738 Broadway: this lavish four-apartment housing project offers modern living spaces adapted to the Big Apple’s new upbeat generation while allowing the McKenna building to proudly remind us of its industrial origin. The interior design was executed by Escobar Design by Lemay, previously Andres Escobar & Associates who recently joined Lemay.
The building now includes two 2400 square foot and a 3 200 square foot lofts spread out on its two first floors and is topped with a 2 400 square foot penthouse featuring a 900 square foot private terrace.
Industrial past dressed in white
The Broadway McKenna Building was originally a Greenwich Village industrial warehouse, built in 1867. During the industrial revolution, New York becomes steel armoured and dedicated to the growingly trending ‘’Cast-iron architecture’’. This fast, sturdy and inexpensive technique was then widely used in the construction of mills, stores and warehouses particularly in the SoHo, NoHo and Greenwich Village areas. A century later, time has surprisingly converted this once working class neighborhood into the elite and sophisticated yet young and carefree living district that it is today.
Dressed in white, the building brilliantly preserves its original architecture. The purity of the white enters beyond the building’s threshold, spreading inside and flowing on the walls, floor and ceiling. That’s when your attention is captured by the impressive Italian mosaic mural featuring a typical NYC scene with its skyscrapers and yellow taxis, a splendid piece entirely custom designed by Escobar and his team and created by SICIS. Then, guiding you towards the elevators and creating a punctuated graphic frame, are these thin LED light strips intensifying the already bright and immaculate space.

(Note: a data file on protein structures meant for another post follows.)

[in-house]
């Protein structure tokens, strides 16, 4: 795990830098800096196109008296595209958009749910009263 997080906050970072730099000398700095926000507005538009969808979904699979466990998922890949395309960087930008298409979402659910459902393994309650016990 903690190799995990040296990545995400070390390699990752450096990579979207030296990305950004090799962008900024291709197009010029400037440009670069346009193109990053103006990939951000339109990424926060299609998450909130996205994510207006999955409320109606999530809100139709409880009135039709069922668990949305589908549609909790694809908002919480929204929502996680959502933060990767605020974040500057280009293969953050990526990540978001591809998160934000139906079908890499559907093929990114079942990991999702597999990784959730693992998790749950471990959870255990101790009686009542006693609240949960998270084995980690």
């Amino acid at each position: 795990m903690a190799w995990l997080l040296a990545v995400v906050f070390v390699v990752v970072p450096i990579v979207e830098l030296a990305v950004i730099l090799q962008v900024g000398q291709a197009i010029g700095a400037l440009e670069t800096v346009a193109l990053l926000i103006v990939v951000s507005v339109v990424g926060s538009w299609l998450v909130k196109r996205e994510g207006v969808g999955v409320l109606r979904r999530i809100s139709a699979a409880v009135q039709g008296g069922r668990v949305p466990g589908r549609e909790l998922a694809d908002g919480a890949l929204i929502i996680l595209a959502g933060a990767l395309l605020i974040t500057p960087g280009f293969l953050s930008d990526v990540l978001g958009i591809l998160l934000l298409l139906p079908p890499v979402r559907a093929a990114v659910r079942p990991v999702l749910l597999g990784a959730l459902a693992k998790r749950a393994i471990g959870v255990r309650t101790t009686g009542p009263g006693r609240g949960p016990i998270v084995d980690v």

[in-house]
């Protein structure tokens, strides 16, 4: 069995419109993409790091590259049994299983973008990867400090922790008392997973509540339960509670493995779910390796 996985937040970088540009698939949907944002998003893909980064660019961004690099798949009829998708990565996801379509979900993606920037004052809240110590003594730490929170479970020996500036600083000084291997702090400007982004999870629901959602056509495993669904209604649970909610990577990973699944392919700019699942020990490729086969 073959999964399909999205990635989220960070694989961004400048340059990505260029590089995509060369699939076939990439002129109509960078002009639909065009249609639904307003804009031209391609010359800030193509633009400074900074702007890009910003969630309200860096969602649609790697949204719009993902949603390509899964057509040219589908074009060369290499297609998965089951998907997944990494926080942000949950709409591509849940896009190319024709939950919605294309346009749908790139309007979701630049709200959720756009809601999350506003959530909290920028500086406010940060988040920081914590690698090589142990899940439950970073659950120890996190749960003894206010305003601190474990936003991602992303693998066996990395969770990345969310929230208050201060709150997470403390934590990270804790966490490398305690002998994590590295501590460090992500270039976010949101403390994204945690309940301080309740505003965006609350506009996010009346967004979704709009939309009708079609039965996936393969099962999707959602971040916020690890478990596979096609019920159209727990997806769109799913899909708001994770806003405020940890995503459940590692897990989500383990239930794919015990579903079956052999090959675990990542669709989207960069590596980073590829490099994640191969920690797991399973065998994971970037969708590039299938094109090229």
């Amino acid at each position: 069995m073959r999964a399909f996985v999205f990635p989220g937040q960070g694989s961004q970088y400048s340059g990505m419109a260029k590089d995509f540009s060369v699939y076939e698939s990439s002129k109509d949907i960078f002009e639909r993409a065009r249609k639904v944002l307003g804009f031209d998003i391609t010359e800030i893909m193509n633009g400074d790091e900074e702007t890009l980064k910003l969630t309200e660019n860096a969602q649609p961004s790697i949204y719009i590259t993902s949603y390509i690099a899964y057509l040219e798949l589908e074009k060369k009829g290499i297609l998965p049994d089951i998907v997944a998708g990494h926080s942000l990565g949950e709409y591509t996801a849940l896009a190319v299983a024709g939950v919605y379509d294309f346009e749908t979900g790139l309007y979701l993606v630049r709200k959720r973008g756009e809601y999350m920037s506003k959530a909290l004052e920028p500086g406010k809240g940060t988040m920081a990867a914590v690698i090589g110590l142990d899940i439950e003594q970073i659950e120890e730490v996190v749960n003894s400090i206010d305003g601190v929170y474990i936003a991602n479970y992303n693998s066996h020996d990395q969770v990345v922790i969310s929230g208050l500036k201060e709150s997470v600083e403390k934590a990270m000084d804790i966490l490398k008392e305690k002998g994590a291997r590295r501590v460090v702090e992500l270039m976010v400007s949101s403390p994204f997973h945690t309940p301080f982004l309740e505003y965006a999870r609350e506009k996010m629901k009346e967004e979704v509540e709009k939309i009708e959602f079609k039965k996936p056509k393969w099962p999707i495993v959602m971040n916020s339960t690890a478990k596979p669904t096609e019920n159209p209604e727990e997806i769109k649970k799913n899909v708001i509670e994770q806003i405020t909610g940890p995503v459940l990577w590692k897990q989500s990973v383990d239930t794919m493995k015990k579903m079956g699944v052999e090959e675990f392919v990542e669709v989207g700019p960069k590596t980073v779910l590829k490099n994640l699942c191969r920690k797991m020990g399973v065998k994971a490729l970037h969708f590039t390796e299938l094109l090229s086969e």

Infinity and sobriety
Wide open areas, lighted drop ceilings to emphasize on the height, colossal windows and clear, bright tones are gracefully used throughout the lofts to fully accentuate their spaciousness. The Italian Calacatta marble fireplace is the undisputed star and center of attention in this fine balance between splendor and sobriety. The 17 feet long monolith is magnified by concealing its summit in the drop ceiling above, an architectural technique that skillfully wraps and embeds the fireplace giving it the illusion of infinite height.
This notion of continuity, intently associated with the absence of constraints, – and isn’t that, after all, the meaning of luxury? – is subtly found throughout the apartments’ features. The kitchens are equipped with Miele and Sub-Zero appliances concealed within quality custom designed Italian cabinets. The master bathrooms, dressed in Calacatta marble and textured Porcelenosa Cubica tiles, feature an overflow bathtub, ceiling concealed faucets and a television emitting mirror. Finally, the cutting edge Creston automation system controls lighting, music, heat, air conditioning, security, etc. The apartments are therefore utility device-free allowing magnificent, streamlined and modern areas where luxury meets solemn and timeless simplicity.
Location: New York, United States
Client: Chetrit Group
Real estate developer: The De Niro Team at Dougals Elliman Real Estate
Design firm: Escobar Design by Lemay (formally Andres Escobar & Associates)
Project end date: 2015
Photographs: Robert Lowell